UK home sales fall, but the real ‘horror story’ is yet to come | The housing market

The number of homes sold in September fell by nearly 40%. Covid stamp duty holidaysexperts suggest the real ‘home sale horror story’ is yet to come.

Across the UK, 103,930 transactions were recorded in September. This is a 37% decrease from the same month in 2021, but about the same as in August, as HM Revenue and Customs Commission (HMRC) figures show.

The number of completed deals has remained stable in recent months, according to the report, with overall numbers still higher than before the pandemic. Long-term borrowing costs underpinning loan transactions have risen.

Mortgages had already risen after this year’s Bank of England rate hike.However, about 1,700 transactions were not covered by mini-budgets (then big reversal by the new Prime Minister, Jeremy Hunt, this week). New mortgage products are much more expensive.

Average two-year fixed mortgage costs hit 6.55% on Friday, the highest since the financial crisis in 2008, and five-year contracts averaged 6.43%, according to data firm Moneyfacts.

Sarah Coles, senior personal finance analyst at Hargreaves Lansdowne, said September’s numbers have suffered compared to a year ago when the stamp duty holiday was flooded with deal completions. “The real horror stories of home sales will unfold in the coming months,” she said.

The sale, which was completed in September, roughly coincided with around June when demand began to decline slightly as higher prices persuaded some to reconsider, Coles said. During that time, the average two-year fixed interest rate was 3.61% at the time, so monthly payments “still felt within the affordable range” for so many buyers.

“The turmoil unleashed by the mini-budget has pushed mortgages out of reach for so many buyers that an agreed sale in the coming weeks is likely to be much uglier.” Coles said. The fixed rate for 2019 is almost 3 percentage points higher than the June figure.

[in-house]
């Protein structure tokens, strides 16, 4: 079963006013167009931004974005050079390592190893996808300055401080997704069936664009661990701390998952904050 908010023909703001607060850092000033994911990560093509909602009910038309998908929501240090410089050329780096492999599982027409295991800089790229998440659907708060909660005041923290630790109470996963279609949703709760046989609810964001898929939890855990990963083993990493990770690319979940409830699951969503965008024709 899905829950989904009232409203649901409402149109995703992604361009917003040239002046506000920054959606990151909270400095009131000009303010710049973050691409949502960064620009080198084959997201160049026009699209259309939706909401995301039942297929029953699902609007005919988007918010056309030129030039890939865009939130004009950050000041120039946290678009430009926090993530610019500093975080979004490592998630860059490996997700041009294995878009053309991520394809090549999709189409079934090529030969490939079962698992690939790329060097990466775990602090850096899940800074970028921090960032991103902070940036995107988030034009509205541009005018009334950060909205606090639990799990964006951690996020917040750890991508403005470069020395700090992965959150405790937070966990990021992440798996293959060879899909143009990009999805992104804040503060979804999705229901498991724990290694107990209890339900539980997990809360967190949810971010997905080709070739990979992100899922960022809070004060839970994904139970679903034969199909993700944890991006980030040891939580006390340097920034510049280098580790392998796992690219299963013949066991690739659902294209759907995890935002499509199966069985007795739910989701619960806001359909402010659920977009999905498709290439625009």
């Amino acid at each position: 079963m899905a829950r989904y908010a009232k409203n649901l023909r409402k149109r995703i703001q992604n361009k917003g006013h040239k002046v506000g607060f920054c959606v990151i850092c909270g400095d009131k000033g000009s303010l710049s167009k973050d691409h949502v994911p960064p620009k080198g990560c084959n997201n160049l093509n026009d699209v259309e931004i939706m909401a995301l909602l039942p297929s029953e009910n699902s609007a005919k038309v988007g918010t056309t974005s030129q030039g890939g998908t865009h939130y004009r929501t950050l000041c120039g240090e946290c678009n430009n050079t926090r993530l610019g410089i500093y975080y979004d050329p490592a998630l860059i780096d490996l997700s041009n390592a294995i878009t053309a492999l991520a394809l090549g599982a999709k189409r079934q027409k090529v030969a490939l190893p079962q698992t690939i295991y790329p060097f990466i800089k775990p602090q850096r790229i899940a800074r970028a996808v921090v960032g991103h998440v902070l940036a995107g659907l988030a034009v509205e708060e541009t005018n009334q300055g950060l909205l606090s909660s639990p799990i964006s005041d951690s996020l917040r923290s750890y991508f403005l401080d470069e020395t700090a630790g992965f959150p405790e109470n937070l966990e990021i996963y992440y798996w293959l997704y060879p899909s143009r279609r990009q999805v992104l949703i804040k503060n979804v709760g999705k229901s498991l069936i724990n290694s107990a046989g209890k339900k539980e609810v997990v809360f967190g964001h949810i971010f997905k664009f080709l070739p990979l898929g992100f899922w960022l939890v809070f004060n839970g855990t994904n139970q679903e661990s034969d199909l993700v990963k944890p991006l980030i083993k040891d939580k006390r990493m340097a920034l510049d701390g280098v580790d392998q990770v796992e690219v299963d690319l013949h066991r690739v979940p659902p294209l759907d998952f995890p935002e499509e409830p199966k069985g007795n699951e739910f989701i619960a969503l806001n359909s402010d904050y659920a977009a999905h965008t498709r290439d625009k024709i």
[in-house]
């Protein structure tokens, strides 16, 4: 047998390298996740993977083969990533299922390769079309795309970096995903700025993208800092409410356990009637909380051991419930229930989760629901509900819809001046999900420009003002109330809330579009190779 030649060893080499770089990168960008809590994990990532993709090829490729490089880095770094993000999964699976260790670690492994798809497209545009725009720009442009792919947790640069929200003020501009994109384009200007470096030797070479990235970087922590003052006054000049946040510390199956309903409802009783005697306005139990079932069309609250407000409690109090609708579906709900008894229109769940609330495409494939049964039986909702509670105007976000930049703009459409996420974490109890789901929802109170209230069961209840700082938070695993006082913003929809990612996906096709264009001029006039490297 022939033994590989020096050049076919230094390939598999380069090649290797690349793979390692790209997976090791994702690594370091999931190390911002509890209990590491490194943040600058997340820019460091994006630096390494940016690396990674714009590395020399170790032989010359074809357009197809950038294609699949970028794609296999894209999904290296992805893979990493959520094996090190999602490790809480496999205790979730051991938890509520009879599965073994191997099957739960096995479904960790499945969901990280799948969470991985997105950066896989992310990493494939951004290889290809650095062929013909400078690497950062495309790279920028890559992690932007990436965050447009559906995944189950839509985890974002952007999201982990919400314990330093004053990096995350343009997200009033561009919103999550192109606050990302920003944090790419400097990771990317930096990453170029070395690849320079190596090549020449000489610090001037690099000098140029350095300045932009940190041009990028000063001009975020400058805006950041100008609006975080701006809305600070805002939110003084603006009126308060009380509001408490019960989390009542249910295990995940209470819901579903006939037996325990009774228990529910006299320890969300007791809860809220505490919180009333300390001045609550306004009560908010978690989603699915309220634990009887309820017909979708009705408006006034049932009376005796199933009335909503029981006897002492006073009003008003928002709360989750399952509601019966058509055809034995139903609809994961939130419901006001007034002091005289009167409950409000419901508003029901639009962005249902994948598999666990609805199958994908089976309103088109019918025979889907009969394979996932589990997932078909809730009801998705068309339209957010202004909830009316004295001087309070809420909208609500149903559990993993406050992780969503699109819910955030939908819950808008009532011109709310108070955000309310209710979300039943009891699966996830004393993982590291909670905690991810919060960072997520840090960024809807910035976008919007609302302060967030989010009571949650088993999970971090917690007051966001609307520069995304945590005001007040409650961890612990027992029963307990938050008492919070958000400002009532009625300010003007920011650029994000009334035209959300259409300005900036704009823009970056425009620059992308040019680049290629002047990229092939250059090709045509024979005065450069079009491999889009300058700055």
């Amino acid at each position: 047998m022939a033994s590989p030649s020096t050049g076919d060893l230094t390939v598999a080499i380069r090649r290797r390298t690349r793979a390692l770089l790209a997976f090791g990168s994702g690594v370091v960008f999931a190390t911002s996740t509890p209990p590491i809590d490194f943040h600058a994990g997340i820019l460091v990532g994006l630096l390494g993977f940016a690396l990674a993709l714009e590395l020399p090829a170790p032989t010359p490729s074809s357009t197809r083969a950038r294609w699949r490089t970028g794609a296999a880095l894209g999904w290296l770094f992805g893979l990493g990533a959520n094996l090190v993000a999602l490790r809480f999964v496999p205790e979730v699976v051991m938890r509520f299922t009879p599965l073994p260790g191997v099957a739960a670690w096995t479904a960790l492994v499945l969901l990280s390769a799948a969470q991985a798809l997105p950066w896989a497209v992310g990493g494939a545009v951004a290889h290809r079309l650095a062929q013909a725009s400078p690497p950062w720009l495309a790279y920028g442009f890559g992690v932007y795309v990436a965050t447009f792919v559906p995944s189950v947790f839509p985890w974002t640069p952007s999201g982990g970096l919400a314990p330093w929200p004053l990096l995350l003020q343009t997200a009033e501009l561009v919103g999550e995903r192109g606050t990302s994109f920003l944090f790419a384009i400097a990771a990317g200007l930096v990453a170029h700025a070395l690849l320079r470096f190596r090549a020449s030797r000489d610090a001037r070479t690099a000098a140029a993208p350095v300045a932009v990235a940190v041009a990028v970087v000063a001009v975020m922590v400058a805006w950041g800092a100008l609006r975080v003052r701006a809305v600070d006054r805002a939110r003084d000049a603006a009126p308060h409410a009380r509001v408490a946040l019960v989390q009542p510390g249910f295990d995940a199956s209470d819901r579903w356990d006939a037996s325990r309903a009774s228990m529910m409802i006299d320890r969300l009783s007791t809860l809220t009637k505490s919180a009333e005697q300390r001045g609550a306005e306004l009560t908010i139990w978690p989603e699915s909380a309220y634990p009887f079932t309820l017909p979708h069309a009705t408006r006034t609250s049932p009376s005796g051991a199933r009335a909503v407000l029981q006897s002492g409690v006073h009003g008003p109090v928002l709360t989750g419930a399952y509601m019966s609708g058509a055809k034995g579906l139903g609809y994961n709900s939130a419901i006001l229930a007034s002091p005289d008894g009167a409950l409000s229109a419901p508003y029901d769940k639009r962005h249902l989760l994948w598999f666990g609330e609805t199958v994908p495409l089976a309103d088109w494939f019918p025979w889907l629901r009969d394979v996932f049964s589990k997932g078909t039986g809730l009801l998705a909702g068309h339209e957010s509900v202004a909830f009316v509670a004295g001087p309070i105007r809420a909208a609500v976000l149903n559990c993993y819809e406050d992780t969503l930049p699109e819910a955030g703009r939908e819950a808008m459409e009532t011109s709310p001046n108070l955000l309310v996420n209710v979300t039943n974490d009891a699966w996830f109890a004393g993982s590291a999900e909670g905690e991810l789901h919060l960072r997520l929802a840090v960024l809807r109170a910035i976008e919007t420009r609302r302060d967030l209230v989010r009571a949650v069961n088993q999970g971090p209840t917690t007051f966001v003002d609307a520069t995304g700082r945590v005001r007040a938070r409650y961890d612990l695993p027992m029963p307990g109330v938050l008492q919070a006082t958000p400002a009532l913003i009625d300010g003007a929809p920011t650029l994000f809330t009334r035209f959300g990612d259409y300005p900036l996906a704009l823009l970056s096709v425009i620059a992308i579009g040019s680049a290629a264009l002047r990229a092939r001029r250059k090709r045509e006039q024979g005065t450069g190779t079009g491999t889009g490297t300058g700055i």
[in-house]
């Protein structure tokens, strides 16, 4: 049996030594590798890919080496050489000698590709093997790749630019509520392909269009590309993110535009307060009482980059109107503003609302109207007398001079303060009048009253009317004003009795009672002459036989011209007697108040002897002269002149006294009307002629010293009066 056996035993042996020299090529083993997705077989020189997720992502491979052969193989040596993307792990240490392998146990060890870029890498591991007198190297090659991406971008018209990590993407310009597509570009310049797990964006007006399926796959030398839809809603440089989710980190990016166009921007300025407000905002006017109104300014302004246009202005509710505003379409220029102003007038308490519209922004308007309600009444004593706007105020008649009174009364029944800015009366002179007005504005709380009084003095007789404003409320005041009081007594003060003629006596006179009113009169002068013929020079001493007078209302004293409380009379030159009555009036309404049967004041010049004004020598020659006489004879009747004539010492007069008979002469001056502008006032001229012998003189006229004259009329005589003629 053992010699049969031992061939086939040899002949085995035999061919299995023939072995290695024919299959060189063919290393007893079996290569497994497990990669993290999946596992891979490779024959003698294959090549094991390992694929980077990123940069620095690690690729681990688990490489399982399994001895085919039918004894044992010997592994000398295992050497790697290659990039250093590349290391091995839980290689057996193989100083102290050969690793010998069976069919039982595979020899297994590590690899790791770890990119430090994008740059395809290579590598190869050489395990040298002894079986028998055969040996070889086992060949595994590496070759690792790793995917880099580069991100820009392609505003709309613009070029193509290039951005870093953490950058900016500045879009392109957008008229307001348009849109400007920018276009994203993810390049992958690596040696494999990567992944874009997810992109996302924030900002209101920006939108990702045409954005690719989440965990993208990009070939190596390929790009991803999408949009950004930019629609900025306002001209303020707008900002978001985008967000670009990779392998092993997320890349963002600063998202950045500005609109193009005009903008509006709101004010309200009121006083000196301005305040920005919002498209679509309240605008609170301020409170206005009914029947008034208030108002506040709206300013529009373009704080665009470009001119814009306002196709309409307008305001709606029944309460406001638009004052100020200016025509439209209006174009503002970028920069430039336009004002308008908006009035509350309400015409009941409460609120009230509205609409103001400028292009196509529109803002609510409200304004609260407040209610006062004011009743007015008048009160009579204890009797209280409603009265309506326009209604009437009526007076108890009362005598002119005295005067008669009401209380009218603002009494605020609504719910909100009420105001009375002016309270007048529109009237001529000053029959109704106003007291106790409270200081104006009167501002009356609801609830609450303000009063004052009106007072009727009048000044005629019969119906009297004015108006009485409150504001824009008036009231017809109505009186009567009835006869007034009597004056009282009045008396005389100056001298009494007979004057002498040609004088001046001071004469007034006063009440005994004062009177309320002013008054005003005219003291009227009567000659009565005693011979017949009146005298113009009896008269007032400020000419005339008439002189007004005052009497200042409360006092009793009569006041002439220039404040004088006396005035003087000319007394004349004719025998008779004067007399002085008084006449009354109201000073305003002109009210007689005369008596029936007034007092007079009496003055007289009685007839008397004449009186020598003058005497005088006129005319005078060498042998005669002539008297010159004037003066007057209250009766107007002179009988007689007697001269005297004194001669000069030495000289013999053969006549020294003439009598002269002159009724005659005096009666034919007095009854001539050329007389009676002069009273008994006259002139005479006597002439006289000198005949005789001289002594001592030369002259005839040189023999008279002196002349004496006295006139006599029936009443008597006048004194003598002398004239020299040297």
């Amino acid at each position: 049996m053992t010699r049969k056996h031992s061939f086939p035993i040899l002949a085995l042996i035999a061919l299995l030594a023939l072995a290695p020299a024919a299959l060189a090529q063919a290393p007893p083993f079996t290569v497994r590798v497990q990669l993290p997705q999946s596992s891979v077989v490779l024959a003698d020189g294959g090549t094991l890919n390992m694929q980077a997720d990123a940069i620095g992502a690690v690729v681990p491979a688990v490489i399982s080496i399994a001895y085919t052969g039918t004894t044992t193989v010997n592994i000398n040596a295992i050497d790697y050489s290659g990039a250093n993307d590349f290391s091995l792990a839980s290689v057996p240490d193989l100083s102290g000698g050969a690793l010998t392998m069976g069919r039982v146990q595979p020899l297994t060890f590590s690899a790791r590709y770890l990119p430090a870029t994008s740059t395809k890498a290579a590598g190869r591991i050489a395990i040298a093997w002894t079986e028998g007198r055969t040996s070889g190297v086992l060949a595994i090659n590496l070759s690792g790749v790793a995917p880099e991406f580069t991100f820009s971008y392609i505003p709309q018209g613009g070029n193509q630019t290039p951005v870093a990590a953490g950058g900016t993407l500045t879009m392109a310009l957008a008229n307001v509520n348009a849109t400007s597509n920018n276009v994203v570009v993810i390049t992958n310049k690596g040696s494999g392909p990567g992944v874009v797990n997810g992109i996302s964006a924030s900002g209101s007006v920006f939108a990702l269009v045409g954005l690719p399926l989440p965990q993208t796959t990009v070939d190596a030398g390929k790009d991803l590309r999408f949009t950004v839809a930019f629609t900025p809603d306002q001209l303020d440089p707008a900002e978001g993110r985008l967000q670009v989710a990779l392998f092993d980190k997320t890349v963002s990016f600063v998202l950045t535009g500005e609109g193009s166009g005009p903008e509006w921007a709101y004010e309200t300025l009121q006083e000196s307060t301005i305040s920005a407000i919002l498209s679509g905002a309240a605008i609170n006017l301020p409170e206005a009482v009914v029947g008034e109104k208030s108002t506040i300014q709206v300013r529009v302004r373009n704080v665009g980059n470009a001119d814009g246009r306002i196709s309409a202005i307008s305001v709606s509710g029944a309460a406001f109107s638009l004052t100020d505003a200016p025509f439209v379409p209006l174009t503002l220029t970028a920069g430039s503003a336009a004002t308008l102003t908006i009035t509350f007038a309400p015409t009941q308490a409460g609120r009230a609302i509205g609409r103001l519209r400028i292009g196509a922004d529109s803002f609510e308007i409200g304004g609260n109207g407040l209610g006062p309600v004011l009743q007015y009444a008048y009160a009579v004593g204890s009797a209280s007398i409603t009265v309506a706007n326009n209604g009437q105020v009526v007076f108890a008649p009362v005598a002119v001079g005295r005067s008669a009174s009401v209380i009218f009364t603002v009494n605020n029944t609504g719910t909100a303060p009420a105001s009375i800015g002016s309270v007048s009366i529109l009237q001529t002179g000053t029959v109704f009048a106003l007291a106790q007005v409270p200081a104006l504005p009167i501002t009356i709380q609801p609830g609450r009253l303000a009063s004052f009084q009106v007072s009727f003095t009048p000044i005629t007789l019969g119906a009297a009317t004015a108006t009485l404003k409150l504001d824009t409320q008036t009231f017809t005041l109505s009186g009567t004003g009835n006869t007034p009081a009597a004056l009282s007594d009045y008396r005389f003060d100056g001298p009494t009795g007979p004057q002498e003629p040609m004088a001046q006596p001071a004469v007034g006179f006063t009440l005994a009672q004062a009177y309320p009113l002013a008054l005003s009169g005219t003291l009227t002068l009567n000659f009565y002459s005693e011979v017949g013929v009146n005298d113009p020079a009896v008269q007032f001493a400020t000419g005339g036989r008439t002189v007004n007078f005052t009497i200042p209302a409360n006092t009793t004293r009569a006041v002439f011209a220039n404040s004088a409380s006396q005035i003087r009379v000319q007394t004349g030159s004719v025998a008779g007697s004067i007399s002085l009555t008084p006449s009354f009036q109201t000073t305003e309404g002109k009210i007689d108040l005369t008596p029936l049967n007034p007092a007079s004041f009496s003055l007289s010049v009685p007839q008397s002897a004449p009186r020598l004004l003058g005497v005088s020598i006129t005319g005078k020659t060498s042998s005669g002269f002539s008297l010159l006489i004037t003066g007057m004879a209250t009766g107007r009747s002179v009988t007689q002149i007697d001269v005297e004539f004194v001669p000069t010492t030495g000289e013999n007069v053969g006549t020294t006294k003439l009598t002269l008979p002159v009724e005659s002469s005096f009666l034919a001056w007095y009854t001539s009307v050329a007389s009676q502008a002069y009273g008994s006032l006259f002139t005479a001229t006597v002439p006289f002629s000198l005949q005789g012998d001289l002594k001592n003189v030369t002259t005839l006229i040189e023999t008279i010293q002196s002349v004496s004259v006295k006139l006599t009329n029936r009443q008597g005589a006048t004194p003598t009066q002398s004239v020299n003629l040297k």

“We expect this to reflect today’s heightened fears in the numbers by the end of this year and beginning of 2023.”

Some homebuyers who have already taken out a mortgage are rushing to buy, while others choose to wait to see what happens to mortgage rates and home prices in the coming months. Some people

Jason Tebb, CEO of real estate search website, said the company’s data showed sentiment remained positive in September, with nearly 80% of sellers expected to return in the next three months. We are confident that we will be able to sell to

“We will see how upcoming political events and the appointment of another prime minister affect the sentiment of buyers and sellers,” he said. “As interest rates and the cost of living continue to rise, buyers have less purchasing power, so new properties hitting the market must be priced realistically.” UK home sales fall, but the real ‘horror story’ is yet to come | The housing market

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